Republican leaders aim to release more details next month about their tax reform plans, but they want some rank-and-file lawmakers to weigh in first to avoid a repeat of the Obamacare debacle.
House Speaker Paul Ryan touted Republicans’ tax reform plan Wednesday after touring an Intel facility in Oregon.
Businesses are apprehensive that lawmakers could downgrade many of the changes they’re hoping to see in tax reform to short-term tax cuts that won’t grow company profits in the long run.
President Donald Trump’s top aides and congressional leaders have made significant strides in shaping a tax overhaul, moving far beyond the six-paragraph framework pushed out in July that stoked fears about their ability to deliver on one of the GOP’s top priorities.
Large companies, looking for every angle to prod Congress into making the corporate-tax changes they have been seeking for years, are turning to some in-house muscle: employees and customers.
Before any hard battle, it’s common to seek a little spiritual guidance.
On the hallowed Republican grounds of the Reagan Ranch in Santa Barbara, Calif., House tax writers embraced a provision that would provide immediate relief to export-heavy businesses but whose high cost might prevent the deep corporate tax rate cuts they had initially promised.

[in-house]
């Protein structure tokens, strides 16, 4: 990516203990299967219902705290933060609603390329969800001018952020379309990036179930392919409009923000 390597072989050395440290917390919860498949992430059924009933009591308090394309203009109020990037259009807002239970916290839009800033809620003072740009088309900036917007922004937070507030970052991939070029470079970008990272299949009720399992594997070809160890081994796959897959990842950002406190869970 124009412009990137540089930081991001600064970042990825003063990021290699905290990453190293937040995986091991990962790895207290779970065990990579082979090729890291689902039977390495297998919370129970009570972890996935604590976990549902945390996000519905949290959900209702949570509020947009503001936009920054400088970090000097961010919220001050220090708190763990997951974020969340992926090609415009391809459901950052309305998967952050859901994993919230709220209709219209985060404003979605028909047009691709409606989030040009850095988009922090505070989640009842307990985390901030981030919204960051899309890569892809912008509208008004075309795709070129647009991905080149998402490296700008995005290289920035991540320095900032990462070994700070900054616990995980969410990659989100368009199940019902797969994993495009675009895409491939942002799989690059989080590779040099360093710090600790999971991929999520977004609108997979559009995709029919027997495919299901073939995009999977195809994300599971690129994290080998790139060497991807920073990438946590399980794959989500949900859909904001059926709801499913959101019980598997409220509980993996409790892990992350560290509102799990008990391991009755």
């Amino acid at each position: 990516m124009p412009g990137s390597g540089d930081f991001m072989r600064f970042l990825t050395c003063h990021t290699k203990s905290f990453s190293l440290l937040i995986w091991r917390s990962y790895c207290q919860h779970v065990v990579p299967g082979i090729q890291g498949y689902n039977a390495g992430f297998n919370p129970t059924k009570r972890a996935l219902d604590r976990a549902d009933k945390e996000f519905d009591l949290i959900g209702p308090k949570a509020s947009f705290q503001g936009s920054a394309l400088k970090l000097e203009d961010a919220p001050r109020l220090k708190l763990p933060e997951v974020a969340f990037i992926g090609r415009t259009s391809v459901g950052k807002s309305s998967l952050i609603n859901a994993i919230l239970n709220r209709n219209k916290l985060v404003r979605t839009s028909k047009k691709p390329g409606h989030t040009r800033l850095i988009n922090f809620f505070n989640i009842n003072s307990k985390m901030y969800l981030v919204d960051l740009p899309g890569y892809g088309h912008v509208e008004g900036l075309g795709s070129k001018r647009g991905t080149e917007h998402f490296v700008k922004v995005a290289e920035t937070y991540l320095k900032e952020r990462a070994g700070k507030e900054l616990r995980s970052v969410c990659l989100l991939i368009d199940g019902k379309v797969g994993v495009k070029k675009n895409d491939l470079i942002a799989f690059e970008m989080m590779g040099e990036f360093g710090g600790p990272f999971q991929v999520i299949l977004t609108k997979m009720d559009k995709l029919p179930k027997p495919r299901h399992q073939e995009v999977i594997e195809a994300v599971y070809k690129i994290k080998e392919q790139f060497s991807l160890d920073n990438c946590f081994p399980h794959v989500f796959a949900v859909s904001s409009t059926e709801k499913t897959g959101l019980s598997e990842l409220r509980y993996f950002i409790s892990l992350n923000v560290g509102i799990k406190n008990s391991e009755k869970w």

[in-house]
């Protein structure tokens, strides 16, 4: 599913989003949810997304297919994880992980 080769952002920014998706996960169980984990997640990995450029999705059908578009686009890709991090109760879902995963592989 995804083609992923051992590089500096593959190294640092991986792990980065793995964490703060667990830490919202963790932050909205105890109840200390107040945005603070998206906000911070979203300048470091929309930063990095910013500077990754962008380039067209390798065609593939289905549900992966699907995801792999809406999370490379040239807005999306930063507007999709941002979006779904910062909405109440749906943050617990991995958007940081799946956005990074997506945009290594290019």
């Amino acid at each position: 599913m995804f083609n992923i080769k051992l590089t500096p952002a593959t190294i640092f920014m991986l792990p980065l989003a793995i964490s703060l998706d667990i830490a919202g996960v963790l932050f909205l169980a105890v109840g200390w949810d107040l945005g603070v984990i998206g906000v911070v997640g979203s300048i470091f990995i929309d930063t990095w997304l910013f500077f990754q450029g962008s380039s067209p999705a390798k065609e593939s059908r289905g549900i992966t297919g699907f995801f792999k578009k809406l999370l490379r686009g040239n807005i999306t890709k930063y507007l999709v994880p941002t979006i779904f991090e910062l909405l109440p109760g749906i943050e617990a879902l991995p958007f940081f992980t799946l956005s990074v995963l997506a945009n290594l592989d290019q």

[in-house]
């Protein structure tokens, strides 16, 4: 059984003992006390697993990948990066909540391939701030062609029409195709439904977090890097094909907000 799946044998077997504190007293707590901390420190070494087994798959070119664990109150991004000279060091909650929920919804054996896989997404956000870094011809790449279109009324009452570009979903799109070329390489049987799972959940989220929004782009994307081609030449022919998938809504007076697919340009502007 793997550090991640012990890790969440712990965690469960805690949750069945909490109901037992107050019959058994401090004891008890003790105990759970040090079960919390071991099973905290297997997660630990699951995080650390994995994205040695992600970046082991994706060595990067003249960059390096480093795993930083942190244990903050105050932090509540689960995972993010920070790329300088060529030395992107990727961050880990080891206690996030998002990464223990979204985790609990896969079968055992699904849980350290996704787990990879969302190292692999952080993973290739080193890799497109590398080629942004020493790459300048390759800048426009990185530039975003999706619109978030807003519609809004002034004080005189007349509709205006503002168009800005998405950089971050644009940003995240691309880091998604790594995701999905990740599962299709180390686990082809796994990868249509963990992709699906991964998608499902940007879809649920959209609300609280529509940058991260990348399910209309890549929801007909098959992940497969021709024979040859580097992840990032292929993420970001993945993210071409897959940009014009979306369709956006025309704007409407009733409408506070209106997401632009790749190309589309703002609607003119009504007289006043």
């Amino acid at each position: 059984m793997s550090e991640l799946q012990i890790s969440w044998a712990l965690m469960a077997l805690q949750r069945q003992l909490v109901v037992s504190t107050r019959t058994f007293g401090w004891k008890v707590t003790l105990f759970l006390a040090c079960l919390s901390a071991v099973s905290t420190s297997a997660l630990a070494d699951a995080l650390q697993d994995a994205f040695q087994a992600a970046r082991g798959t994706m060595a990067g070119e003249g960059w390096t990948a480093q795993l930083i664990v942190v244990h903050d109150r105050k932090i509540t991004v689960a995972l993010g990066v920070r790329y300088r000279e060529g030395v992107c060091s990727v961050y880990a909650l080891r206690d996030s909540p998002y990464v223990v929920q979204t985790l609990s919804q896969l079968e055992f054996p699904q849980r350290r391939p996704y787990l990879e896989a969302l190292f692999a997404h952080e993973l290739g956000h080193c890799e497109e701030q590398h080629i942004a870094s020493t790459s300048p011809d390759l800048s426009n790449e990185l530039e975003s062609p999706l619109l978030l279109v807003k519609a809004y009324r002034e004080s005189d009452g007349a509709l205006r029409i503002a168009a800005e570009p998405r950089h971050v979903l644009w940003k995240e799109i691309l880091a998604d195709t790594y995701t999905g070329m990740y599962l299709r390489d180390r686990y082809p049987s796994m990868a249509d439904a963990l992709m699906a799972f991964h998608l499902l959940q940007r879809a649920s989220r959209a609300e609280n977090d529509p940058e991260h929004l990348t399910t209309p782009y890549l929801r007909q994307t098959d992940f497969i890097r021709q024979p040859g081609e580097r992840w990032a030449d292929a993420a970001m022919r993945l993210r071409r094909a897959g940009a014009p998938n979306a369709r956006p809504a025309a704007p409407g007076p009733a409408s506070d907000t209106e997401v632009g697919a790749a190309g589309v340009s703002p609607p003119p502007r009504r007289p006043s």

The Republican tax reform plan could blow a hole in the nation’s deficit for several years, House Ways and Means Chairman Kevin Brady (R-Texas) said Wednesday.
The top tax law writer in the U.S. House of Representatives insisted on Tuesday that tax reform will happen this year, despite concerns among some experts that a tax code overhaul could drag into 2018, or even collapse altogether.
Washington is gearing up for a busy fall loaded with a number of fiscal issues, perhaps the most mammoth of which is comprehensive tax reform.